Blake Young (79) looked back just before the finish and saw his worst nightmare: Josh Haye
Sometimes a racer fights bare-knuckled to win a championship. Sometimes, the championship just falls into his lap. When Monster Graves Yamaha rider Josh Hayes won the 2011 AMA Superbike Championship during the most dramatic final round in recent memory, both those scenarios played a part.
First, there was a fight. Hayes, the defending Superbike champion, entered the final double-header at New Jersey Motorsports Park in second place, trailing Rockstar Makita Suzuki rider Blake Young by just five points. Hayes wasted no time making up the deficit. Qualifying first—his eighth of nine poles this season—earned him one bonus point. He collected another bonus point for leading the most laps on his way to winning Saturday’s race, only his third win of the season, by 2.034 seconds over Jordan Suzuki’s Ben Bostrom.
Young, meanwhile, was against the ropes. He handed Hayes a huge advantage when he finished fifth, losing a three-way battle for third with teammate Tommy Hayden and National Guard Jordan Suzuki’s Roger Lee Hayden. Hayes’ 5-point deficit was now an 11-point lead. Young’s only hope for his first Superbike Championship was to win Sunday’s round outright and pray for Hayes to finish fourth or worse. If Hayes finished on the podium—no matter where Young ended up—the 2011 title was his. And Hayes had only missed the podium twice all year.
NJMP’s 2.25-mile “Lightning” race course is flat, flowing and easy to master, making Sunday’s race a 23-lap dogfight between Hayes, Young, Bostrom and the Hayden brothers. Tommy Hayden got the holeshot, but Hayes was leading by the end of the first lap and looked ready to dominate again. Young was mired in sixth with another disappointment looming, until a red flag on lap three changed everything.
The restart gave Young a second chance, and he seized it. Tommy Hayden got another holeshot but this time it was Young on his tail, with Hayes left back in fifth. There was nothing pretty about Young’s fast-and-loose riding. He followed a different line every lap, maintaining position as much with good blocking as with blistering pace. Bostrom and both Haydens matched his bravery inch-for-inch, swapping positions almost constantly, while the veteran Hayes lurked close behind, watching riders with less to lose duke it out. Tommy Hayden’s win-it-or-bin-it riding caught him out with six laps to go, as he low-sided trying to pass Young for the lead entering turn one. This moved Hayes into fourth, one spot away from the championship title. So much for team orders.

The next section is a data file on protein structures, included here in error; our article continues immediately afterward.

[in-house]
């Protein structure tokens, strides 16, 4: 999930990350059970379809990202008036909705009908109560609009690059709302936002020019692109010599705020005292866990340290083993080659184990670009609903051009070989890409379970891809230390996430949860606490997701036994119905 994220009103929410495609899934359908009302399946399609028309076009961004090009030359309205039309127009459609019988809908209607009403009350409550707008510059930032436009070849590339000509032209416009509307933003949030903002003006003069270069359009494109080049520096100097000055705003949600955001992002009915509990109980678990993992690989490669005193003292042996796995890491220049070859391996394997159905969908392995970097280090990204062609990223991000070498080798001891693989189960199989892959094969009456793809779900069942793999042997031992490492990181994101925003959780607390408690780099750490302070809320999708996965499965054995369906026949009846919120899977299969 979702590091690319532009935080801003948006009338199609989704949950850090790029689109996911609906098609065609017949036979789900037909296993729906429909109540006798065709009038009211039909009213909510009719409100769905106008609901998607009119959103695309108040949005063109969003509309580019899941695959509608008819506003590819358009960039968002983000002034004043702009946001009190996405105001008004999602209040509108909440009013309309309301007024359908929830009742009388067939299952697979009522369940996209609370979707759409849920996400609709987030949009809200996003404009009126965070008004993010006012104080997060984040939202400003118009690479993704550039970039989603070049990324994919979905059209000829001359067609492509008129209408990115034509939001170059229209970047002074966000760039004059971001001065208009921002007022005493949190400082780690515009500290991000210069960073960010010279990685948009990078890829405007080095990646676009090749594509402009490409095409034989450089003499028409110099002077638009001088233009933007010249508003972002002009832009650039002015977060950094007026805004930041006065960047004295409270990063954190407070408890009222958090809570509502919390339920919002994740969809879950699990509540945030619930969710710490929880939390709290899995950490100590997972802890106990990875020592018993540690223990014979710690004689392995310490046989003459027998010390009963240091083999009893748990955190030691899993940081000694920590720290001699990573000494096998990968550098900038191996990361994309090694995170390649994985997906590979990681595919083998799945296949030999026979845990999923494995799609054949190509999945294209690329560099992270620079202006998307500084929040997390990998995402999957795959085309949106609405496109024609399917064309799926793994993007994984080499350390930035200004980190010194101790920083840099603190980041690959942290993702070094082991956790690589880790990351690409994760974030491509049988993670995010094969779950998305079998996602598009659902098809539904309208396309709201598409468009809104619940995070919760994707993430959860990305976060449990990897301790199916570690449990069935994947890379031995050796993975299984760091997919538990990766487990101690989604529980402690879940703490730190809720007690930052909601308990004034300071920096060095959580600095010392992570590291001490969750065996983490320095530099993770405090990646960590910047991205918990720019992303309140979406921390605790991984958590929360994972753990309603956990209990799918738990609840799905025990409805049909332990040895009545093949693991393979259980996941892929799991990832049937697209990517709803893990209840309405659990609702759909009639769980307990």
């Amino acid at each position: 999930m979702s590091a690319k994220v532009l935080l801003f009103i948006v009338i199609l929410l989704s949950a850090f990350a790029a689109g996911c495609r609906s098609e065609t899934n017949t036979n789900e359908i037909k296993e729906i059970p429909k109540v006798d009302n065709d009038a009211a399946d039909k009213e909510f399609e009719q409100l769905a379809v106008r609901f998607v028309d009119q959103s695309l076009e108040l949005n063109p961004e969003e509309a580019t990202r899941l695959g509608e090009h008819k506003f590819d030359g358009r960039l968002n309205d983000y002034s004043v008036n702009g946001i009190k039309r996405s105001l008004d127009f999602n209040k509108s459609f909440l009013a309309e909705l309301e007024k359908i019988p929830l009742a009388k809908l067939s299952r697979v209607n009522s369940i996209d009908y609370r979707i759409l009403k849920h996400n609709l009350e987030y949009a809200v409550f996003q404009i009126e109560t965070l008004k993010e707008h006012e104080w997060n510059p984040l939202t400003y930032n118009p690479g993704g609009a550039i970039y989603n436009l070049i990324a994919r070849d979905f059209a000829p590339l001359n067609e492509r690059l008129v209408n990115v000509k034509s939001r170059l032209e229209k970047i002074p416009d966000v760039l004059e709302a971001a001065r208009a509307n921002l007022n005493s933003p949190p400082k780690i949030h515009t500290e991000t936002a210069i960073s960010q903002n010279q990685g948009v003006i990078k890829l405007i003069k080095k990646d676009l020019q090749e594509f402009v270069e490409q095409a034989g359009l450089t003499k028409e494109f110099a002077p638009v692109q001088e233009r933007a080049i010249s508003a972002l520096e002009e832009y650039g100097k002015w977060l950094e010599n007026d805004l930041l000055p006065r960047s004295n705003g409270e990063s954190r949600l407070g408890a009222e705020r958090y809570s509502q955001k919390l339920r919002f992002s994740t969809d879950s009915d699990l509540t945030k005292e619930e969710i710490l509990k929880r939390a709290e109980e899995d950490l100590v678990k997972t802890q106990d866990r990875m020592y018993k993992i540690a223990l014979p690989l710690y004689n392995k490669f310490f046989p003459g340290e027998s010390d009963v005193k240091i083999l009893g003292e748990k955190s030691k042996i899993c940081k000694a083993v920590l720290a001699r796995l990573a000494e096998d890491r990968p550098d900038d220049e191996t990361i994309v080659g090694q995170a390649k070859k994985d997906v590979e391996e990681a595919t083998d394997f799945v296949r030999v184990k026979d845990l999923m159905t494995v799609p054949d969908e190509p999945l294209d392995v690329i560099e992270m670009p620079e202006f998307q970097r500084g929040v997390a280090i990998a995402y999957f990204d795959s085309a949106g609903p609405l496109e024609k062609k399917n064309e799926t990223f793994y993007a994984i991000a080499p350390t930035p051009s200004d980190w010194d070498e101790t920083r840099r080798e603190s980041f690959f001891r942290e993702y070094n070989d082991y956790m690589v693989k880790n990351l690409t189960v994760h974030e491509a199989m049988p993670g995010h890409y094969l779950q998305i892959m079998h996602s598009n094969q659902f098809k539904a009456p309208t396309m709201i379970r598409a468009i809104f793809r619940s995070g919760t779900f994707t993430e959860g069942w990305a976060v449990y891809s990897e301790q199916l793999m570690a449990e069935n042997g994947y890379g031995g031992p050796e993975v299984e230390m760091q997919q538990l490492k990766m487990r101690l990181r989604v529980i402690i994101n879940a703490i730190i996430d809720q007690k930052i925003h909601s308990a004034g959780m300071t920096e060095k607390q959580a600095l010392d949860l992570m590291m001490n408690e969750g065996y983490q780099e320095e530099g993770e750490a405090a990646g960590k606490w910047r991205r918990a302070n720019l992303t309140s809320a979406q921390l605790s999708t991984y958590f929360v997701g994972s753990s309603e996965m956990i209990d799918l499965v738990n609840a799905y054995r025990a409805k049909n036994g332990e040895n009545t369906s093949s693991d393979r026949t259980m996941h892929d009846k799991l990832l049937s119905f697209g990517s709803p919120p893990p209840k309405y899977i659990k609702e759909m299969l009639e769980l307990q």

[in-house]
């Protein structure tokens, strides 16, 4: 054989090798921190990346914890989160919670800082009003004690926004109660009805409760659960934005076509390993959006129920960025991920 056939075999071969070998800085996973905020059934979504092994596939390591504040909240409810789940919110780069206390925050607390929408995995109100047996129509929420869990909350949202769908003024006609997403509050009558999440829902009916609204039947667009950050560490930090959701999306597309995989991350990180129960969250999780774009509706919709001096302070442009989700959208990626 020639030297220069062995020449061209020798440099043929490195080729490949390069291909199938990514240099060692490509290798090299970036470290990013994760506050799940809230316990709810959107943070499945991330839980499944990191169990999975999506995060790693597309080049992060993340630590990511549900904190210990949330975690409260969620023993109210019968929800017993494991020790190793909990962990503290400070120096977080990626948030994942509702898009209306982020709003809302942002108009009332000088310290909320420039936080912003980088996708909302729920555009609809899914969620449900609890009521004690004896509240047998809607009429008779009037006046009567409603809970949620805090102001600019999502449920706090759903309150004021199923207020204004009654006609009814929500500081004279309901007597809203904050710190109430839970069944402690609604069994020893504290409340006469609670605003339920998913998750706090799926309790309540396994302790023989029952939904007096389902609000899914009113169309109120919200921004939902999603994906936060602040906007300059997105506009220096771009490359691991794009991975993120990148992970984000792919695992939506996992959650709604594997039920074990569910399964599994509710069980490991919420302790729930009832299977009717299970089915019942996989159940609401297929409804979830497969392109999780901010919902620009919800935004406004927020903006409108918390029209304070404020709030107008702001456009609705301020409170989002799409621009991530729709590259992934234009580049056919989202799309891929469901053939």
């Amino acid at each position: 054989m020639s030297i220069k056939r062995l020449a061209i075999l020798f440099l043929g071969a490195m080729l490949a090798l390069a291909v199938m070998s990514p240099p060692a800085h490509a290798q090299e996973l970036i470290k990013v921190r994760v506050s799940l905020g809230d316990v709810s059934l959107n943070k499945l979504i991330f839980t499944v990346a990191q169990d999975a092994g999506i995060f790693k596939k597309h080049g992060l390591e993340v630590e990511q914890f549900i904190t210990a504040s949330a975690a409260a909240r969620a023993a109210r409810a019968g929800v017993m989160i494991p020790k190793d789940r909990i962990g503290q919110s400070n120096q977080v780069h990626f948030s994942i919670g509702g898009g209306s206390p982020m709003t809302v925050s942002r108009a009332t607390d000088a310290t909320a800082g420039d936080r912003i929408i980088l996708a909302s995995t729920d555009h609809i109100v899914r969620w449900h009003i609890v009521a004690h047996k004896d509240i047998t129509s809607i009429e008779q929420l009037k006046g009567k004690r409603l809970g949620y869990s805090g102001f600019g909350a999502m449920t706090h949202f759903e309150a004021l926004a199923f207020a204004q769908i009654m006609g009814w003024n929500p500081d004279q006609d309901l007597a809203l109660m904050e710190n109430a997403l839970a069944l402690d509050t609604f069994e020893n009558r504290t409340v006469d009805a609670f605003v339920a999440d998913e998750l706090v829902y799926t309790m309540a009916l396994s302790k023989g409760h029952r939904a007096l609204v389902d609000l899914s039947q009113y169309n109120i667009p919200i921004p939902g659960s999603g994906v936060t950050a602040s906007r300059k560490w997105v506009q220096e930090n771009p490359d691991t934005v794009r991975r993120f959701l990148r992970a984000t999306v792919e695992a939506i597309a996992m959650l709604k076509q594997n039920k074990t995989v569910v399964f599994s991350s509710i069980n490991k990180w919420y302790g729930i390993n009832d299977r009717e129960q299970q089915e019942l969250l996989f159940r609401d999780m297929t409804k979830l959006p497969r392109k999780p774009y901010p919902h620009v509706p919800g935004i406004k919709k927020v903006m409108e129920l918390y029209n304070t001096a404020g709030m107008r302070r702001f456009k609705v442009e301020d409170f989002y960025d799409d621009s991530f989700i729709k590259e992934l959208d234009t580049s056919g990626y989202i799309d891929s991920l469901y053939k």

The white flag lap began with Young leading and Hayes still in fourth. Had the race ended there, Young would be crowned champion—but other riders had different ideas. Roger Lee Hayden, in second and desperate to win his first race in four years, attempted to sneak under Young entering turn six. Young saw him coming and turned in early to shut the door. Hayden was forced to check up, which caused Bostrom, who was right on his tail, to run wide and off the track—dropping third place, and the 2011 championship, into Hayes’ lap.
Hayes also got around Roger Lee Hayden, just for good measure, and drag-raced Young to the line. He lost the race by .055 seconds, but won the championship by 5 points—the same number of points he trailed Young by coming into the weekend.
“What an exhale!” Hayes said after the win. “I feel like a wet rag that’s been rung out. That race took two years off my life!”